Hiking for better health
Hiking can improve both our physical and mental health – you can quite literally de-stress as you walk. No wonder it’s gained in popularity recently with the combination of fresh air and nature and the added no cost bonus. What’s not to like!
AXA PPP healthcare physiologist, Sarah Kemp gives us some tips on the benefits of hiking and which precautions to take before you head off into the great outdoors.
Why hike rather than walk or run?
Hiking gives your whole body a good workout. Changes in terrain mean your upper body and stabiliser muscles are being used. If your route includes hills then your cardiovascular health will improve while working your glutes and quads at the same time. Walking is great but hiking is more challenging and so will work the body harder.
Joints are not stressed by hiking in the same way as going for a run for example; as it is relatively low impact, but it will still help support bone health. It is therefore an ideal way of exercising for the over 50’s when bone density naturally starts to decline.
Studies have shown that humans benefit by being in natural environments. Nature gives us restorative properties allowing us to de-stress and re-balance ourselves. Couple that with physical activity and you have the perfect combination to reduce the risks of depression and anxiety. Going on a hike can have a genuine positive impact on our mental health.
Hiking is an inclusive activity, suitable for a range of different people with differing abilities and can be very sociable too! Going on a hike with other people, whether they be friends, a partner, family or an organised hiking group can make it even more enjoyable.
The amount of exercise you get by hiking can be ramped up or toned down easily. Whether you feel like going for a 3-hour hike in the hills or only have time for a shorter, flatter route one day, hiking is the ultimate adaptable form of exercise. You can even load a rucksack on your back for extra bone and muscle strength if you want to push yourself that much harder.
And finally, the great thing about hiking is that it you can go anytime, anywhere and it is free. You can expand your mind by discovering new places while enjoying the benefits of being outside in the fresh air.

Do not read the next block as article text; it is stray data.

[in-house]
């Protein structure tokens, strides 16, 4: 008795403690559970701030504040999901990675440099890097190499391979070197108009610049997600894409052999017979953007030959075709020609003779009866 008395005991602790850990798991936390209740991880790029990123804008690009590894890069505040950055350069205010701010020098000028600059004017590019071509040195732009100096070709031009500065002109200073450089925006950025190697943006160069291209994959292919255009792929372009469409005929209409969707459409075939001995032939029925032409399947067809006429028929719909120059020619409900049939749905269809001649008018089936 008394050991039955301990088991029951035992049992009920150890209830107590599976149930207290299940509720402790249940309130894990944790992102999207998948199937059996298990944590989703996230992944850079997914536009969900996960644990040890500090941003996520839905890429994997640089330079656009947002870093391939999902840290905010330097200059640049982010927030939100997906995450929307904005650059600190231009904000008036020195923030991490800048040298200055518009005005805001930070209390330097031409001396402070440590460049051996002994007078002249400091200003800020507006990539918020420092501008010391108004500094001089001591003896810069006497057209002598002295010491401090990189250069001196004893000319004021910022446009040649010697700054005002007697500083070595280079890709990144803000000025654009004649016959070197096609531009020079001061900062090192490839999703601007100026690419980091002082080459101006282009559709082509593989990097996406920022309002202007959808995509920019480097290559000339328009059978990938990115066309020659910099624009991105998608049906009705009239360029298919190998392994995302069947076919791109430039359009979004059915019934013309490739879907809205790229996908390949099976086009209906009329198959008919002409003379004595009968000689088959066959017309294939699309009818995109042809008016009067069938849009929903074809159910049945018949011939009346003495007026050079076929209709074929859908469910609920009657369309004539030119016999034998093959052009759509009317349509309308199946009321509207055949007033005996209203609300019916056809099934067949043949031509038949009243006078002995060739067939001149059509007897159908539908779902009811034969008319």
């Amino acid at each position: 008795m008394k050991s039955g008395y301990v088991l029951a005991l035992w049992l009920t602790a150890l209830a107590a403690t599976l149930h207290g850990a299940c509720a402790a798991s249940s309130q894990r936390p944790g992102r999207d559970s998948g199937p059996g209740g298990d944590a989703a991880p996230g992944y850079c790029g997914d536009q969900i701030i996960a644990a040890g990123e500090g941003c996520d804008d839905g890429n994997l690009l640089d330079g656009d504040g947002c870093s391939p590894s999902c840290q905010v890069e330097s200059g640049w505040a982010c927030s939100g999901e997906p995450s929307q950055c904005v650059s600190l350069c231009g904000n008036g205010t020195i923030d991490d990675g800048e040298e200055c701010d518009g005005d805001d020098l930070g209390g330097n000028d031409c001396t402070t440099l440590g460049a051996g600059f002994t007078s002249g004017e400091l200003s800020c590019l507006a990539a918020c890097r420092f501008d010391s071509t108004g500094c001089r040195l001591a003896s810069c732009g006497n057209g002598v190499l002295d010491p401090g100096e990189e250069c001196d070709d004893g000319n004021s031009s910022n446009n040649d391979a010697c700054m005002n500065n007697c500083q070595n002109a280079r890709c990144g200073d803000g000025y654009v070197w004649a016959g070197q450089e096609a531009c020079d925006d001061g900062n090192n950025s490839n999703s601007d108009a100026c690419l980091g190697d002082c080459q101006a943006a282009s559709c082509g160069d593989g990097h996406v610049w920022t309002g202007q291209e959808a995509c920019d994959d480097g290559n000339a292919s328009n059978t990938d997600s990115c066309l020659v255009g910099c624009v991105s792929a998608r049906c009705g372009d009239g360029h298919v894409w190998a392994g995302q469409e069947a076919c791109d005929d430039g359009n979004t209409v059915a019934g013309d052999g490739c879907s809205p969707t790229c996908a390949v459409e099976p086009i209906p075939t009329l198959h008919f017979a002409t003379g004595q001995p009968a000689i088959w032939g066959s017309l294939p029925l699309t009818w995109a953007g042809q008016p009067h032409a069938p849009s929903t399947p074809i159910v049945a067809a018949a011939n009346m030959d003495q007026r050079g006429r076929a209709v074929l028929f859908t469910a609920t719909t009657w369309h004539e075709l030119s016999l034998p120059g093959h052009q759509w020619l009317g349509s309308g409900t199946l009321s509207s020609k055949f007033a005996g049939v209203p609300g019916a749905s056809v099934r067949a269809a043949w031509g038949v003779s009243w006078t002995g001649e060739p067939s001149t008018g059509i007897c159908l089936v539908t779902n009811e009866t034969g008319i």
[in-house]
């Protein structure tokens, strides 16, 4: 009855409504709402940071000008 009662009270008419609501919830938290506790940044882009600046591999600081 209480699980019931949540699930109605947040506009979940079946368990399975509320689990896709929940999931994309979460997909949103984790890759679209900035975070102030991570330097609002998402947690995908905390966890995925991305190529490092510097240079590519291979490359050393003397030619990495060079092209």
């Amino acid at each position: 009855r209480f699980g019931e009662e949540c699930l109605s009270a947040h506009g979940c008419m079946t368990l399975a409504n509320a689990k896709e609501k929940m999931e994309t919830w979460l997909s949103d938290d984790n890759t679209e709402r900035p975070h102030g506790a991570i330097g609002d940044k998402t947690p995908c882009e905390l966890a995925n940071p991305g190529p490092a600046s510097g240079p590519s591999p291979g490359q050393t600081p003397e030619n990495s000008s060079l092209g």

Tips on how to start
If you have not exercised in a while or have muscular or joint problems then there are a few precautions you should take before setting off.
- Start small – Don’t try and do too much too soon. Build up the distance you are planning to hike and perhaps start on flatter, easier terrain. This will help you to avoid injury and you won’t be too exhausted.
- Set yourself a goal – It’s always a good incentive to have a goal to work towards as this will encourage you to keep going, but do break your hike down into smaller ones and then build up to more distance or hillier terrain. And remember to congratulate yourself after each hike – you deserve it!
- Take a map and plan – this is important for your safety and to ensure your route is suitable for your ability.
- Always let someone know where you are going – It is vital to make sure others know where you’re going, especially if you are hiking alone. Many rural areas do not have mobile coverage and so a mobile phone won’t be any help if you get lost or injured.
- Factor in rest breaks – Rests are crucial if you are hiking a long way but be aware of getting a chill if you stop for too long.
- Always do a weather check – weather is unpredictable and can change rapidly so always check the weather forecast before leaving.
Hiking kit essentials
There are a few essentials you will need before you set off:
- Suitable hiking boots – a good sturdy pair of walking boots or shoes are essential for ankle protection and for sufficient grip. Boots should always be broken in before you set off though – a few short trips should do the trick as the last thing you want is sore feet!
- Lots of water – make sure you have plenty of water, as with any form of exercise, keeping hydrated is important.
- Suitable clothing – ensure that your clothing is appropriate for any weather. Layers are sensible as they can be taken off and put on as needed and a rain coat is always a must, even on a sunny day!
- Sun protection – sunscreen and a hat will help to protect your skin from over exposure to the sun. Apply sunscreen before you go and take it with you so you can top up as and when you need.
- A mobile phone – just as a safety precaution in case things don’t turn out as planned.
- Snacks – for topping up your energy levels, especially on a longer hike.
If you are well prepared and you build up slowly, hiking is a fantastic way to help boost your physical and mental wellbeing. Going for a hike is an enjoyable, effective all body workout that benefits in so many ways.
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